Labbe to lead No. 36 Toyotas

There's a Maine twist to all this silly season action.

Biddeford native Slugger Labbe, best known for his Daytona 500-winning work with Michael Waltrip at DEI, will take over as the crew chief for the No. 36 Bill Davis Racing Toyotas. Mike Skinner will try and qualify the car for the next 2 events (Atlanta, Texas) and Johnny Benson will try and steer the cars into the final 2 (Phoenix, Homestead). The seat became open when Jeremy Mayfield announced his decision to sign with Haas-CNC racing for the remainder of 2007 and through 2008.

Labbe, 39, had been working with Jacques Villeneuve at BDR. He's also served in crew chief capacities at Gillette-Evernham Motorsports, Robert Yates Racing and the now-defunct Ginn Racing.

Labbe's start in NASCAR racing came as a crew member for Kelly Moore's Busch North Series operation.


Minott coming back to Wiscasset booth

In the midst of a somtimes turbulent change at Wiscasset Raceway this summer, there remained one constant.

One constant that, thankfully for track owner Doug White, will be back for a 15th straight season of racing at the facility. Ken Minott confirmed this weekend that, despite swirling rumors to the contrary, he will be back as the track's lead announcer in 2008.

Minott is a true gem on the local racing scene, a guy that people like myself can lean on. Want to know who won the Late Model feature last weekend? Ken's on top of it. Want to know how many times Chris Thorne finished 7th or worse in that division over the last 3 seasons? Well, Ken's got that info, too.

When White bought the track in the middle of the 2007 season, he brought with him the engergetic and sometimes abrasive John Crawford. Crawford was originally brought in as a consultant to White, someone who then could sell the place to potential advertisers and help bring it a little more visibility -- like he'd done with Unity Raceway when he leased that track from Ralph Nason a few years back.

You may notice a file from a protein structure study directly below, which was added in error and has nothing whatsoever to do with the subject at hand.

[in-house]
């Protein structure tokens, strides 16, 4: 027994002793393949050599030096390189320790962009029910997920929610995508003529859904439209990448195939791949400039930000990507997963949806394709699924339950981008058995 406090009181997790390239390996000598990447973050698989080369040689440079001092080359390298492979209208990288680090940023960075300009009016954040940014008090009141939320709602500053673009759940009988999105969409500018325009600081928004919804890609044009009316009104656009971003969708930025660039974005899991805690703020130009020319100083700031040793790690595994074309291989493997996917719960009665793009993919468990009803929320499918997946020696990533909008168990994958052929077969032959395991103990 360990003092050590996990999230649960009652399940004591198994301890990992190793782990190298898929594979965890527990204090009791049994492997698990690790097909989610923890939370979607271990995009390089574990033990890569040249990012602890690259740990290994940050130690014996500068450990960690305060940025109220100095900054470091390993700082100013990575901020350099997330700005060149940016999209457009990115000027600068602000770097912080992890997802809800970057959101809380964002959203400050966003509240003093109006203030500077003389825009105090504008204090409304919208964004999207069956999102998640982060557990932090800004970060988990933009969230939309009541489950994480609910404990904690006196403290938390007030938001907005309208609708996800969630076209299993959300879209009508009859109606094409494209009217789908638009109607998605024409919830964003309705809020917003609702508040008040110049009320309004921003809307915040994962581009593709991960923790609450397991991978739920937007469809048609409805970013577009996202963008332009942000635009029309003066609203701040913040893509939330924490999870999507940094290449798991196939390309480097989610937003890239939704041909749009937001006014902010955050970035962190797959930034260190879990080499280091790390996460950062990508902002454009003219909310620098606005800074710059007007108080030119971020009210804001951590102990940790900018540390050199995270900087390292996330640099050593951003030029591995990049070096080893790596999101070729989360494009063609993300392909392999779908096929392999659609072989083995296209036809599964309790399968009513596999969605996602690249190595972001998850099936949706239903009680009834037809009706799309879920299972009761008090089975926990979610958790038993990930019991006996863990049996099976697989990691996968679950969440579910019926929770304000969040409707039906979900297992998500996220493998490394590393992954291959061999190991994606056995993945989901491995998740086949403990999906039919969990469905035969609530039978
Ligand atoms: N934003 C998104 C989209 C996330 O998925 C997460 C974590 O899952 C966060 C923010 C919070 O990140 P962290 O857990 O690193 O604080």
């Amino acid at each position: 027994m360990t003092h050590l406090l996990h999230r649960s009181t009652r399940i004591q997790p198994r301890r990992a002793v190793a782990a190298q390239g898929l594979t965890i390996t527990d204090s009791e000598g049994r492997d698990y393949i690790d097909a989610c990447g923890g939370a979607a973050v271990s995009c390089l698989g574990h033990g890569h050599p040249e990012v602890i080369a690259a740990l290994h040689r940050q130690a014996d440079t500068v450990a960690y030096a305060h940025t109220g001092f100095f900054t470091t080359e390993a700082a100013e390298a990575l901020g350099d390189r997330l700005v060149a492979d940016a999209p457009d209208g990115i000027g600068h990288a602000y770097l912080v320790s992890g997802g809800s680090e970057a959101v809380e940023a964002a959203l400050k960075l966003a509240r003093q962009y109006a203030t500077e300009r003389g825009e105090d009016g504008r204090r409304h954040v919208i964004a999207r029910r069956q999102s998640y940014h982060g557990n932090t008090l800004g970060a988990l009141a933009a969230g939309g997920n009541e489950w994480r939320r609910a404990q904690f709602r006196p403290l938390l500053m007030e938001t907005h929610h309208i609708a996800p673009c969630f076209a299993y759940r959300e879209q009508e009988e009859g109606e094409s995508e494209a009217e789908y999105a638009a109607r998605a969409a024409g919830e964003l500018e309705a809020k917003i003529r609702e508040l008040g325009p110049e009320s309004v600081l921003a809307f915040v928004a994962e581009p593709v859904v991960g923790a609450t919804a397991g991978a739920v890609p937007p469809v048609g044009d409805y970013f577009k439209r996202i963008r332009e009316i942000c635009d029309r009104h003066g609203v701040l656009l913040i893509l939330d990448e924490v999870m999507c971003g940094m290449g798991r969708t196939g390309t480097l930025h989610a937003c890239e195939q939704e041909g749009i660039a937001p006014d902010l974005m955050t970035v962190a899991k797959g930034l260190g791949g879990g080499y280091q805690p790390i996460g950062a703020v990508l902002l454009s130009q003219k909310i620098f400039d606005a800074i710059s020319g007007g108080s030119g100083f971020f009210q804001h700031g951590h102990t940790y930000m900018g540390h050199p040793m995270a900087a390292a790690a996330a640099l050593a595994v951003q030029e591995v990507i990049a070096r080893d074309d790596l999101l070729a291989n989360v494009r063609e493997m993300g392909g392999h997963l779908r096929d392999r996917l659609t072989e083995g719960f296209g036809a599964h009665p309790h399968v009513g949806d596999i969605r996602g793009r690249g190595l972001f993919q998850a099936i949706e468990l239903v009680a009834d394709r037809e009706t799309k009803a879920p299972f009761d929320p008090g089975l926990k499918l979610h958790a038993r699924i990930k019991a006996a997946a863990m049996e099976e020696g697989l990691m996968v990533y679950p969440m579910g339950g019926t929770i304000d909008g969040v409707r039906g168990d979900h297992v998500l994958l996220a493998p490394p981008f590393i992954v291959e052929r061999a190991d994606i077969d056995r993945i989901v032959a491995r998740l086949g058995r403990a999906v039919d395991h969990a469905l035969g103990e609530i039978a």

But, Crawford soon ended up on a microphone, and then on a radio to help officiate races. In fact, Crawford was everywhere all the time it seemed. It became clear that it grated on Minott's nerves -- when during one Saturday night, Crawford left the announcer's booth with a scrape on his forehead.

(For the record, Minott didn't swing at Crawford. He simply knocked over a pile of "stuff" that caught Crawford's melon...)

More than Crawford's appearance, however, Minott had to weigh what all of us are forced to at times -- family obligations vs. our vocations. On a couple of occasions, Ken had asked me if I ever felt torn between work and my family. At first, it seemed an innocent enough query, but by September I knew something was on his mind.

For 14 years, Ken has missed out on Saturday cookouts, trips to Red Sox matinee games on Sundays in Boston, on watching his kids do things themselves.

He's not ready to give up either -- the family or racing. And all he wanted from this year was permission from White to miss out on a race here or there to tend to things such as, oh, I don't know, his daughter's graduation. Seems reasonable enough.

Minott will also get his Sundays, too. He's giving up the media relations portion of his gig at Wiscasset, meaning he won't have to spend hours and hours compiling race results, recaps and press releases.

Good for Minott for putting family first. Good for Doug White for understanding the asset he has in Minott. Good for Wiscasset Raceway fans for getting the best deal of all.


A few wild pitches from the week...

I've got to level with you. With the Sox in the American League Championship Series, I've been distracted.

I mean, real distracted. Who can worry about the All-Star Speedway Pro Stock Nationals or some silly Nextel Cup Series race in Martinsville, Va., when Jacoby Ellsbury's going to get the start in center field or J.D. Drew is lining up a 1st-inning grand slam? It's about priorities here, gang.